I agree about Rolling Stone–especially editor and publisher, Jann Wenner, who just did the most cravenly ass-kissing interview I’ve ever seen with Obama.   Bit I disagree about Taibbi.  Check out his article on what’s farcically called the health reform bill:


And this article by Taibbi on the financial reform debacle:


Although a fan of Alexander Cockburn since his Village Voice days, he now tires me.  He’s become too smug and dogmatic.

He calumnies people who challenge the official conspiracy theory on what happened on 11 September 2001, or the official story of the Kennedy asssassination, or those who believe in climate change, but resorts to name-calling rather than attempt to refute the arguments offered.


When I had a television,  I watched and loved Stewart, Colbert, and Dave Chappelle.  However, they are comedians, not political analysts.  A serious political analyst and comedian was the late George Carlin.  Listen to his dissection of religion, the “Right to Life” movement, or America’s rulers.


I am not familiar with Ted Rall or Dissident Voice.  Will check out both on your say-so.


On BAR we can agree.  Not only because of Dixon, Ford, Kimberley, Bell, et al,  but because of the comments by its readers.  I’ve learned a lot from your comments, as well of those of EC, CN, and Peasehead.



beverly: I like your comment.

Full of good stuff.  I don't know that much about Taibbi but I read his "bubble" article, way back when re Wall St.


Why does the introduction bash the NAACP when it isn't mentioned in the article. Even though it isn't perfect, the NAACP is a great mass organization that is fighting for the people.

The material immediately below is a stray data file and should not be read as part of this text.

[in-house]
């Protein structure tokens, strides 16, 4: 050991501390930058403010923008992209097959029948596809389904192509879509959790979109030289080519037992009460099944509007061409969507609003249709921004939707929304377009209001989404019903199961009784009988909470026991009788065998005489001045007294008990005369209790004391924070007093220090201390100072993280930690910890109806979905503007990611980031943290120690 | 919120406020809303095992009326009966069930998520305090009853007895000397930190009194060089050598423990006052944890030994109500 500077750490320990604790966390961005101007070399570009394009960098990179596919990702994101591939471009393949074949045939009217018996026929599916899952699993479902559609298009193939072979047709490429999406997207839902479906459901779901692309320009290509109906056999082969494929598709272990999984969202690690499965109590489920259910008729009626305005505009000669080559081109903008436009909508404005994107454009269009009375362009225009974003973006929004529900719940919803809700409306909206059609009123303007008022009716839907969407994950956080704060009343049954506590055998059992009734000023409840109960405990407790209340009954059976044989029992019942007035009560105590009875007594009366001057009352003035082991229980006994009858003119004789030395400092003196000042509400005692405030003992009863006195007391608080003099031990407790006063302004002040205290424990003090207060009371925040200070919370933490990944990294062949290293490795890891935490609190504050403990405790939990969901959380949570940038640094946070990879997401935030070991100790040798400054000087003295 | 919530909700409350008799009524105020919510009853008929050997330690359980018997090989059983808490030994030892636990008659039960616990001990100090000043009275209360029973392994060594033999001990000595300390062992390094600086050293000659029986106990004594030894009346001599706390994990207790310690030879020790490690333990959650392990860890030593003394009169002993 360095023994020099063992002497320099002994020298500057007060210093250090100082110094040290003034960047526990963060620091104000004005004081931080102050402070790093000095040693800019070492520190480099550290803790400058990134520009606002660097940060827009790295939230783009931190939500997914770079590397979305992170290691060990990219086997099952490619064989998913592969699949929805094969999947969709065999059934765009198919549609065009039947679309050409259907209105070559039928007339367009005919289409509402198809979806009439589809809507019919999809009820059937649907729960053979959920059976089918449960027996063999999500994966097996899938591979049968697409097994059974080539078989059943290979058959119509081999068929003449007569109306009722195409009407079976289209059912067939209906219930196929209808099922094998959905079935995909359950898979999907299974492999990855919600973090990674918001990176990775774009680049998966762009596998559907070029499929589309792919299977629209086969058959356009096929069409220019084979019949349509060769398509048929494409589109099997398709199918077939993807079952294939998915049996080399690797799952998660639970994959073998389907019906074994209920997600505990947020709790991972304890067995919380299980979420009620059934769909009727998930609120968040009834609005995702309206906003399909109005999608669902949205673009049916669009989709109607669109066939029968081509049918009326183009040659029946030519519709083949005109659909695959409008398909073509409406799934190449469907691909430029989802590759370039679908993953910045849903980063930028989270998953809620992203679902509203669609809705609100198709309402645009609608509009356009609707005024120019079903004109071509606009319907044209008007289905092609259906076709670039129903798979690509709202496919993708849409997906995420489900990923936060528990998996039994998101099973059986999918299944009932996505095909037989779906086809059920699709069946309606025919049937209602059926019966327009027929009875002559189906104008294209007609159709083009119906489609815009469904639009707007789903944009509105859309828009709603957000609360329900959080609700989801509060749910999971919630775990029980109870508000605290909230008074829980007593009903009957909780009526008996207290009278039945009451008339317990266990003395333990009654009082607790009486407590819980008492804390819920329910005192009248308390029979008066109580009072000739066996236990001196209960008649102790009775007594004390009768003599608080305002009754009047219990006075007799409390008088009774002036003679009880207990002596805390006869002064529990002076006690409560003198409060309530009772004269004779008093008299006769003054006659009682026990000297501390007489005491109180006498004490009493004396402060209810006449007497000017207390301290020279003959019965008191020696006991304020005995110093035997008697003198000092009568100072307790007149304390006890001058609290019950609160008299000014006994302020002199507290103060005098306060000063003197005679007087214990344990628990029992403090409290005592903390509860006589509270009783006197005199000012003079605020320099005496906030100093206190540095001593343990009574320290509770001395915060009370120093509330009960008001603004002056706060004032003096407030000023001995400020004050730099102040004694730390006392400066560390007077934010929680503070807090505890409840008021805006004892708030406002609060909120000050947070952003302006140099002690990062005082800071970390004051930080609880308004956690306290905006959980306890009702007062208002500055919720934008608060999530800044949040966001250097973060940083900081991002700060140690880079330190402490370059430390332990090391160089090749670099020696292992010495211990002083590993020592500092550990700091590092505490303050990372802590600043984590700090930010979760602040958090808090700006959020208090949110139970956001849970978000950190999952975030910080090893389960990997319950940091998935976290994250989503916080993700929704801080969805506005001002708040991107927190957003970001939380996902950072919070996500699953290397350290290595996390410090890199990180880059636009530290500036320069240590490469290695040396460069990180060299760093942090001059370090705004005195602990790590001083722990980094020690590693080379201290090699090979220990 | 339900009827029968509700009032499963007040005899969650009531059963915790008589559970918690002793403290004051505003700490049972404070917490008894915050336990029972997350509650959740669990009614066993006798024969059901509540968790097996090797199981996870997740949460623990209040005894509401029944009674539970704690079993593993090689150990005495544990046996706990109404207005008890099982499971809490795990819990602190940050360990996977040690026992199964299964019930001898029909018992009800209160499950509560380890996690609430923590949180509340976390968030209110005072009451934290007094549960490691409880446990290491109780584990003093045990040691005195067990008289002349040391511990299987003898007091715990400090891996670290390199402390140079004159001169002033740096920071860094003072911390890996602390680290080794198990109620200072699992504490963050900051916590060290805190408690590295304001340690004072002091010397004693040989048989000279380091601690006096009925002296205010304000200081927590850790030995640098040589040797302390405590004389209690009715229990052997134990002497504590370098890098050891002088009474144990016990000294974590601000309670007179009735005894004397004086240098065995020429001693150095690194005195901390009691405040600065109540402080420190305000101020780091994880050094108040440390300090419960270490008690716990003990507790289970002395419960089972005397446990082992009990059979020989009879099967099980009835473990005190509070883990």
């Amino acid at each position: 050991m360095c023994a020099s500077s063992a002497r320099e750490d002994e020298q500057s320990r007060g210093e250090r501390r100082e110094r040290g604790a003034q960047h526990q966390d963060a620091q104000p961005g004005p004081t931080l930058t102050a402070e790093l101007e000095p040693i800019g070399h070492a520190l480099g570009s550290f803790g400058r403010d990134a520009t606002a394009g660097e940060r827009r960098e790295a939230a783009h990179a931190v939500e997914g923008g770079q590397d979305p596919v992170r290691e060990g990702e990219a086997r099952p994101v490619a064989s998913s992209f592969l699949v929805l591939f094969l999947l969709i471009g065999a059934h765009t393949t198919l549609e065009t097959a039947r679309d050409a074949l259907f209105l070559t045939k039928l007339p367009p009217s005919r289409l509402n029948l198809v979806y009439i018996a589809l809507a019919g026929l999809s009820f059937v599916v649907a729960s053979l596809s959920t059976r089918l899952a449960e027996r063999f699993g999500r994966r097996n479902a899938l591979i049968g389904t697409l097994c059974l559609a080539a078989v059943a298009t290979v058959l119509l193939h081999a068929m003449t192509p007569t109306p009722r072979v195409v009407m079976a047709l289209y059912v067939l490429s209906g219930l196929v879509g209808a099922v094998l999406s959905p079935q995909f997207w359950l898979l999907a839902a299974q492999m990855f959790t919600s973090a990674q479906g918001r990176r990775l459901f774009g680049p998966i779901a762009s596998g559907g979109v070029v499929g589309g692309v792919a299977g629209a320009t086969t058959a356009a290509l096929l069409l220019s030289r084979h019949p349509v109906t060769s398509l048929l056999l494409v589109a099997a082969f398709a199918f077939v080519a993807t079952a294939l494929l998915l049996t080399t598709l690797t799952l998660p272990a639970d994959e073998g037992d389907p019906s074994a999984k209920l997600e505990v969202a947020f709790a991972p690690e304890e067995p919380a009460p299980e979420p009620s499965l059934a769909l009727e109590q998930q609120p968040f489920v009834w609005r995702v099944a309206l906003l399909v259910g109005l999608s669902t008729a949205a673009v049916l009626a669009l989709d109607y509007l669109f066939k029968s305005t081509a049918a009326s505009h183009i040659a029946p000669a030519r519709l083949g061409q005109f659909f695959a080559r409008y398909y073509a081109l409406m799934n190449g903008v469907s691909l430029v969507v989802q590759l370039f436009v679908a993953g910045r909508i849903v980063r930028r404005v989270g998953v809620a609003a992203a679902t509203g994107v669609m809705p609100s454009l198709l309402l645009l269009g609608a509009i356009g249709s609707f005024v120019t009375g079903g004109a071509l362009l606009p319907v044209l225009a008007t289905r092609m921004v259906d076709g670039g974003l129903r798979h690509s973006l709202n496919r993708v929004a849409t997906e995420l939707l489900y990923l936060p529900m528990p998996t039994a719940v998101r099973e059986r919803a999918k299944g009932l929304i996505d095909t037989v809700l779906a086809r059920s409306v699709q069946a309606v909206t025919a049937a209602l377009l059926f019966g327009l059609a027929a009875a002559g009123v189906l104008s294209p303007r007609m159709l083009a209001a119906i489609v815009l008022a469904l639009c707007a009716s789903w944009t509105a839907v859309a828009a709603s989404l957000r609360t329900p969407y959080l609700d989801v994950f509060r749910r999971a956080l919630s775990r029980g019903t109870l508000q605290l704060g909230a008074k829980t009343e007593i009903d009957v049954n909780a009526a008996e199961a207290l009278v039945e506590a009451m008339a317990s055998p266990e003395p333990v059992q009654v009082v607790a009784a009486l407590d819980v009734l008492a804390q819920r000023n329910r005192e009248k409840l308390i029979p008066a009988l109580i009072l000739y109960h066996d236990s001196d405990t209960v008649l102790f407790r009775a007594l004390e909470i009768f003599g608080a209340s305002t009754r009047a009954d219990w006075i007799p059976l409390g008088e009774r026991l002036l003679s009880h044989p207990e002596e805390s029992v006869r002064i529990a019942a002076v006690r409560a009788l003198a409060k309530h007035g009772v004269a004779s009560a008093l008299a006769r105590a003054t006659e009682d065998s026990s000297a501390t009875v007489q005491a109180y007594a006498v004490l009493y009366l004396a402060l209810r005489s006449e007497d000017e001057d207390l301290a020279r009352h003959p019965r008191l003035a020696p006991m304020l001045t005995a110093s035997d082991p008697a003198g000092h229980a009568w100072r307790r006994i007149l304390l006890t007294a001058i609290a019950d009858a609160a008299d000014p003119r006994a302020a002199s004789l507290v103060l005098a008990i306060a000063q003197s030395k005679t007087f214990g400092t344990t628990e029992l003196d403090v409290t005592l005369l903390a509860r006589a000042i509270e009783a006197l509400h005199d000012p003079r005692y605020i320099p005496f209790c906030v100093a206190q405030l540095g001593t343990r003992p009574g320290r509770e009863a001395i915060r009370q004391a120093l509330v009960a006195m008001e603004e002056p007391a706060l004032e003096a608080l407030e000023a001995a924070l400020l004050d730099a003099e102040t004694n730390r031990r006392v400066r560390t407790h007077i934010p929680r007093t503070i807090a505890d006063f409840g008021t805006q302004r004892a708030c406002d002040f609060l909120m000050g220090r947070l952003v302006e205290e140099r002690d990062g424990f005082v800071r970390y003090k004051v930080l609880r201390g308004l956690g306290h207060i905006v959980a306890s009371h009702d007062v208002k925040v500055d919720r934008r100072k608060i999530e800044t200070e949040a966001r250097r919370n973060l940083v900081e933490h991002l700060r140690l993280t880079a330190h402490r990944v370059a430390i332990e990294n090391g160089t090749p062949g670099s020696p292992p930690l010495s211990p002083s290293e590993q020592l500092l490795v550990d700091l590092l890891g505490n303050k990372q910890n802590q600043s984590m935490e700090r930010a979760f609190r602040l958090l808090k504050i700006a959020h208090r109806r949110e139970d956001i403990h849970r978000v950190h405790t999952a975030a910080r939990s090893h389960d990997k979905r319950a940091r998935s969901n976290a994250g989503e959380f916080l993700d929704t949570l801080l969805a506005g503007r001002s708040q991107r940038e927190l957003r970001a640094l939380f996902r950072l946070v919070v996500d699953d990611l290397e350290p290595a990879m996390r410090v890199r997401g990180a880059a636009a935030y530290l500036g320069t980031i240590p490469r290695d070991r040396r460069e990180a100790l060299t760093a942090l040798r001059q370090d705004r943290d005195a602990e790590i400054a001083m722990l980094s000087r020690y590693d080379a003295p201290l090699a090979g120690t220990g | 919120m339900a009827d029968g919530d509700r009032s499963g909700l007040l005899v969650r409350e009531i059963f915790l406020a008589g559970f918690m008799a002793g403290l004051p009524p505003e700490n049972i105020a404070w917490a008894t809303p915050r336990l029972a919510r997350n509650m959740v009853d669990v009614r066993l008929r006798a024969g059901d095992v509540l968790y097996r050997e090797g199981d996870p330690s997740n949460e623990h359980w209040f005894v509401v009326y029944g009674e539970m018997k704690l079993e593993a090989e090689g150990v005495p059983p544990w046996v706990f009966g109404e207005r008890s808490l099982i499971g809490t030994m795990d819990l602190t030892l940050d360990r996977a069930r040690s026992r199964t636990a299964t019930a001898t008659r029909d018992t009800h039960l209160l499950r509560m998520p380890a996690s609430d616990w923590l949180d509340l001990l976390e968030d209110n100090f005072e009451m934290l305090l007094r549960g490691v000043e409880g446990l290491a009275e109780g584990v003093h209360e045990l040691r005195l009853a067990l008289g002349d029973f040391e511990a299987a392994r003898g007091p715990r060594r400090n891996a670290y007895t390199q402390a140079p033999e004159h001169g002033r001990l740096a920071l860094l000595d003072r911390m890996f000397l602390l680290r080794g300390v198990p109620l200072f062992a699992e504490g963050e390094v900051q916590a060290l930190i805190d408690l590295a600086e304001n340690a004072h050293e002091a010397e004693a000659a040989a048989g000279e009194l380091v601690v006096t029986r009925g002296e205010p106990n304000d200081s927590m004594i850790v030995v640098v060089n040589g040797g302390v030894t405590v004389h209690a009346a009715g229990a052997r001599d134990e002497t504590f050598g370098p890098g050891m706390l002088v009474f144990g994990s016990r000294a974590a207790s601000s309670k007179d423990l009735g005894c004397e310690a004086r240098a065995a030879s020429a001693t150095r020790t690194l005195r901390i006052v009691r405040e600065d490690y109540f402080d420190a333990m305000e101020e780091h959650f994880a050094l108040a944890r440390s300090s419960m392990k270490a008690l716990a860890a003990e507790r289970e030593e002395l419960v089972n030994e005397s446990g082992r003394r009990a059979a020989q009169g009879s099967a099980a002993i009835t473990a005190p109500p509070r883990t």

I would add endemic police brutality or the culture of police impunity to the list of things that the NAACP has been totally ineffective on. I believe that there is both a lack of imagination and a lack of will on the part of the NAACP and many similar organizations. For example, knowing what the so-called justice system has done to Blacks for centuries, why did it take a largely white group of attorneys to creat the Innocence Project? Too many Blacks and progressive institutions still seem to believe that the only solutions are a combination of unending doses of tough "love" and having people of color and women occupy symbolic positions in real offices where they do nothing but make empty symbolic gestures, while the institutions which they allegedly control continue to destroy and disadvantage Blacks. The NAACP is hopelessly wedded to the fallacy that members of a despised minority group can somehow change institutions which are owned and operated by people other than themselves, for their benefit from the inside.


The NAACP is sadder than sad.  They are so sad, I feel sorry for them at times, for about 5 minutes anyway.

They have chosen to be feckless, much like Obama and the Dummocrats.  And throw in the CBC for good measure.

Hadn't heard much from NAACP on crack/powder sentencing disparities either. 

Or how about the myriad injustices flowing and continuing to flow from Katrina? We're talking seminal issues here, not fringe issues like Imus dissing the Rutger's Women's Basketball Team or Limp baugh buying a piece of an NFL franchise.

Do THEY even know what they stand for???

"Lack of imagination and will."  Nuff said.

Drew Brees Jersey